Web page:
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Chroma Lives: This is What a Tasteful Condo Showroom Looks Like

by Rea McNamara on June 15, 2016
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The Yorkville neighborhood is to Toronto what the Upper East Side’s Park Avenue is to New York. In a word: bougie. Back in the 1960s, it looked considerably different; as Canada’s equivalent to Greenwich Village, it was known for its waify bohemians, coffee house folk scene and a gallery district anchored by influential commercial gallerists like Walter Moos and Mira Godard. But offices and hotels were eventually built, followed by high-priced condo developments amongst the still remaining Victorian rowhouses now listed for over a million each. Yorkville’s biggest attraction is now it’s “Mink Mile”, a high-end luxury shopping strip that caters to the affluent residents of Rosedale and Forest Hill.

Given all this, perhaps it’s not surprising that at first glance, one could mistake the group exhibition Chroma Lives for an interior design showroom. Located in the presentation center for the Yorkville Plaza condo development on Avenue Road, curators Erin Alexa Freeman and artist Lili Huston-Herterich have filled the space with household items like walnut furniture, succulents planted in unglazed ceramic pots, and clothing hung on a rack. Not much distinguishes this simulacrum of affluence from present-day realities, especially at a time when luxury real estate has been engineered to include art walls and humidity systems to attract art-centric buyers.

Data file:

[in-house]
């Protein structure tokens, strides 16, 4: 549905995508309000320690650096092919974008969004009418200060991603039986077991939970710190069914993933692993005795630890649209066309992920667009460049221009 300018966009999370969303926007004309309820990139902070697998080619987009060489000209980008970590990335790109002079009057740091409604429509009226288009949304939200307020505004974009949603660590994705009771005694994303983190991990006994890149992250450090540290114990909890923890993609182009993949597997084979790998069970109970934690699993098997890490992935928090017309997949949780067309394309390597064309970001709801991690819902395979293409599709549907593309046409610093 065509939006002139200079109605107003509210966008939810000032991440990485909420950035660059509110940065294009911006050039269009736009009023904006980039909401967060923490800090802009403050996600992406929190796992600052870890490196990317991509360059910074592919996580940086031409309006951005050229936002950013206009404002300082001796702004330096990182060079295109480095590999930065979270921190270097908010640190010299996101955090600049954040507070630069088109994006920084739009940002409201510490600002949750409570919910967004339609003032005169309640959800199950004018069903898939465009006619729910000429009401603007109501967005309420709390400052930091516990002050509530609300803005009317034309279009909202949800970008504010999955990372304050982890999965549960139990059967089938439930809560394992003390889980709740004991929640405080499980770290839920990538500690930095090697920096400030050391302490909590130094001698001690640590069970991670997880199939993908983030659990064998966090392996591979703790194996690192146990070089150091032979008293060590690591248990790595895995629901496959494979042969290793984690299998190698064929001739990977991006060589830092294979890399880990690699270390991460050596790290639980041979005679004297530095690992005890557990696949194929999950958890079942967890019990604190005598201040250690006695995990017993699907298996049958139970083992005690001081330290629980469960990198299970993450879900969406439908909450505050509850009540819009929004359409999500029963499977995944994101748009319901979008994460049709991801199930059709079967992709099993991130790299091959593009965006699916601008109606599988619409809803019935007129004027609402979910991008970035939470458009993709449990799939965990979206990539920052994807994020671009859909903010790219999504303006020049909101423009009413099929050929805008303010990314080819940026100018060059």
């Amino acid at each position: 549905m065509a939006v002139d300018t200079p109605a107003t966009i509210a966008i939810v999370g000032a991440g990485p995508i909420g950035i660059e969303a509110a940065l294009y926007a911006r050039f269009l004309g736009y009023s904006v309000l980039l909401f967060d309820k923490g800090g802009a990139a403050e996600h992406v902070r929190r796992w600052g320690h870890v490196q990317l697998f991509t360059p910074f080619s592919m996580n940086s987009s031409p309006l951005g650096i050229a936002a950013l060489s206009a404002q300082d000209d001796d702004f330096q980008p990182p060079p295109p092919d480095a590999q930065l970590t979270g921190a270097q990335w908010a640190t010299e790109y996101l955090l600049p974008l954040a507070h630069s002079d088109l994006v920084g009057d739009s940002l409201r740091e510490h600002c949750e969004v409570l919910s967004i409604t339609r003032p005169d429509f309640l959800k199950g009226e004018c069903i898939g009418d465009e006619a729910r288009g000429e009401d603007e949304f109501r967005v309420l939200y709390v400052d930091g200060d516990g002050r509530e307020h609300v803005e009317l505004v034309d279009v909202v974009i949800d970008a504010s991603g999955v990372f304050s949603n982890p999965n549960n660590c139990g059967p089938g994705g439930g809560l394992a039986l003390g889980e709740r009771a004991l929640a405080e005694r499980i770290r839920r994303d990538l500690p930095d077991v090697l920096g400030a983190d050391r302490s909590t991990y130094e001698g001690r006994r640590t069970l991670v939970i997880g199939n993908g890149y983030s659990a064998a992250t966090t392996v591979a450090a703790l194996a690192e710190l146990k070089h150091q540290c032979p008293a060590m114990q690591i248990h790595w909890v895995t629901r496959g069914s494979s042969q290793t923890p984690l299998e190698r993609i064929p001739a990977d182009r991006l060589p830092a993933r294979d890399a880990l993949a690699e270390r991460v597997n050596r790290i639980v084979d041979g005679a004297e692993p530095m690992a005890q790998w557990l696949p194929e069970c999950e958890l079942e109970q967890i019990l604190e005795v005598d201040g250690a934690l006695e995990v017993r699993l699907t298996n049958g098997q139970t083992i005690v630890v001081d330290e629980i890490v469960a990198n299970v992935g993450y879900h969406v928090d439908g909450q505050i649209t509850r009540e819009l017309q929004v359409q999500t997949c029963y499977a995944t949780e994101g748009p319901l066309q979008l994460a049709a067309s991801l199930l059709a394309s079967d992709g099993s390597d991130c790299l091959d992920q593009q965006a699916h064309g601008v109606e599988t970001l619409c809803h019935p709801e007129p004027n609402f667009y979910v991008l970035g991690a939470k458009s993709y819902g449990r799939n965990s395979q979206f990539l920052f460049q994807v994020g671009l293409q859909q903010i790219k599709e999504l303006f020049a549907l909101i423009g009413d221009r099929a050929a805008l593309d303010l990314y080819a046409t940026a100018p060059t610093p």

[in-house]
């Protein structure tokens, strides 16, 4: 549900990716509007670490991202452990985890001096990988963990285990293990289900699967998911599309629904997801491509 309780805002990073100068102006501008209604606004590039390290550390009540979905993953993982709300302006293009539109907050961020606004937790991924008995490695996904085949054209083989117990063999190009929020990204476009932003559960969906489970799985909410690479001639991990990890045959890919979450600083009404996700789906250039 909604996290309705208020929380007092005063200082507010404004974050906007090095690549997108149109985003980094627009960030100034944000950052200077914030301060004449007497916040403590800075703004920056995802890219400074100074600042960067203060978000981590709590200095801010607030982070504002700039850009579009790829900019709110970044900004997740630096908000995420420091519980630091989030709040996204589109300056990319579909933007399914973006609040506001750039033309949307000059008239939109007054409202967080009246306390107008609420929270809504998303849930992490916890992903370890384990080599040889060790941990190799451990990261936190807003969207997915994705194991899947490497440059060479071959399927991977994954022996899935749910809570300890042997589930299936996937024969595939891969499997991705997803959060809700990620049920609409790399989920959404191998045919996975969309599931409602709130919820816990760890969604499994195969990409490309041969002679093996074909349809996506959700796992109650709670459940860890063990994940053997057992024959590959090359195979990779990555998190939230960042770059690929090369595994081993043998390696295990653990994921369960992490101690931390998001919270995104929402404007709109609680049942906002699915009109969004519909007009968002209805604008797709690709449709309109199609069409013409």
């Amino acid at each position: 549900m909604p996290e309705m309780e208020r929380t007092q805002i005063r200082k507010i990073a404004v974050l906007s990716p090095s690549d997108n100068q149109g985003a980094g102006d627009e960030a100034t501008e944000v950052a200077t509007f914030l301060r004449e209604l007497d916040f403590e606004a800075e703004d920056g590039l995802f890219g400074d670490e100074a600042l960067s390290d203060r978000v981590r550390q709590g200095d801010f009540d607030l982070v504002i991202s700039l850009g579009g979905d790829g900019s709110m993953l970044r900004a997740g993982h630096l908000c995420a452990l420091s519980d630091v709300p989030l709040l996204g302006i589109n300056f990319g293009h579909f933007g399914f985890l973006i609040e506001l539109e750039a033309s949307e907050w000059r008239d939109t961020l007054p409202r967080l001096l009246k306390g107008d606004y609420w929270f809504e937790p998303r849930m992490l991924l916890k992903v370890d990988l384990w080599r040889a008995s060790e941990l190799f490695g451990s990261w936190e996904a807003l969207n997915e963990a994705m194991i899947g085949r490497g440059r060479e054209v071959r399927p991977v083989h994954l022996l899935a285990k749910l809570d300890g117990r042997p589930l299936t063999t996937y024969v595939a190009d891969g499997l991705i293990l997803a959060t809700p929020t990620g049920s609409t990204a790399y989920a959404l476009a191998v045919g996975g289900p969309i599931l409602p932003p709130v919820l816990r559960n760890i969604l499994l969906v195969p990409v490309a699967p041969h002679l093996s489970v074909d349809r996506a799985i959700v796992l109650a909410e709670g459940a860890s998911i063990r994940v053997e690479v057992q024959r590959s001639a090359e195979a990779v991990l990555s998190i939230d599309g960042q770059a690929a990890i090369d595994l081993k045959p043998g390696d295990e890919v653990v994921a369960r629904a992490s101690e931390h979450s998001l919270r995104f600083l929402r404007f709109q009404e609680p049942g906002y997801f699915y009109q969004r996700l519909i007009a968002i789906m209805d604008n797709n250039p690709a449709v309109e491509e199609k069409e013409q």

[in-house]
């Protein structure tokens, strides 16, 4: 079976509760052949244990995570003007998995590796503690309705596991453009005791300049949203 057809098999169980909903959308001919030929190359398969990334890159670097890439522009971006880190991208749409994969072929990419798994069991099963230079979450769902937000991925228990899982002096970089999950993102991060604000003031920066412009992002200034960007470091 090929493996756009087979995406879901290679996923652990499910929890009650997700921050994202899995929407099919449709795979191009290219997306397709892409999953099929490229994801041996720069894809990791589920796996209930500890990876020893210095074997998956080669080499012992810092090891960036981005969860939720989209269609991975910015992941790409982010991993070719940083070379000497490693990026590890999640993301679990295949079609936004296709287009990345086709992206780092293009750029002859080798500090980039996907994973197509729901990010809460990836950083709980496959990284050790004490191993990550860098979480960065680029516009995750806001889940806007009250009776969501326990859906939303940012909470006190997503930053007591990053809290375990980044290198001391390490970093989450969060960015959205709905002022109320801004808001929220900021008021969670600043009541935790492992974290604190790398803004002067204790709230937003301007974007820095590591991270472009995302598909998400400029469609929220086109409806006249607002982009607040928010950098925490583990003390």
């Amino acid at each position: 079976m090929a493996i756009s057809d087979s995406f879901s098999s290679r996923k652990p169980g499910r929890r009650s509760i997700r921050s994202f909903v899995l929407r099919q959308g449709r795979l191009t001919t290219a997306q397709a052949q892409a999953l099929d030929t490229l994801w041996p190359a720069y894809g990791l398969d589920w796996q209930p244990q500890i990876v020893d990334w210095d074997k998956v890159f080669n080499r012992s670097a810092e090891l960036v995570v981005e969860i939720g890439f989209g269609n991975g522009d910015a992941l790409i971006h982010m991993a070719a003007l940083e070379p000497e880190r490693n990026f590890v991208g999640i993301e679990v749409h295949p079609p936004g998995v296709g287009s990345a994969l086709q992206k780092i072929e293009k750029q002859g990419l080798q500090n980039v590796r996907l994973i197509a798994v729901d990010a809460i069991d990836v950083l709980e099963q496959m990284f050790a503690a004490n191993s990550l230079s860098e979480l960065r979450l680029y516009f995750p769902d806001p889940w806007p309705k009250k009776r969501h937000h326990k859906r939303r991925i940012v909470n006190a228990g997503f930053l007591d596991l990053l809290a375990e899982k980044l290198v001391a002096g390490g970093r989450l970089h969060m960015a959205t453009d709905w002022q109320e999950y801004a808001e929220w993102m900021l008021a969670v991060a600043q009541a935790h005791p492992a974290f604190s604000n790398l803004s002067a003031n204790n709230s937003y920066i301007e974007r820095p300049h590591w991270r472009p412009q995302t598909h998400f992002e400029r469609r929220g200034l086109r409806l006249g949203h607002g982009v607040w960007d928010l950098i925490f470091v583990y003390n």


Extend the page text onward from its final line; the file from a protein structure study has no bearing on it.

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“The Real Estate Show” Slideshow and Commentary

by Whitney Kimball on April 8, 2014
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Thirty years later, the site of the “Real Estate Show” is finally getting developed. Original “Real Estate Show” members have mixed feelings.

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The ABC No Rio Interviews: Alan Moore

by Whitney Kimball on July 9, 2012
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This week, I interview historian and ABC No Rio co-founder Alan Moore about the first few years at No Rio, beginning in 1980. In addition to frequent eviction attempts from the waterlogged building, he remembers: “people were breaking into the gallery and taking whatever they could. It was a drag, but you had to deal with it. At one point, we fortified the doors, and they broke through the walls.”

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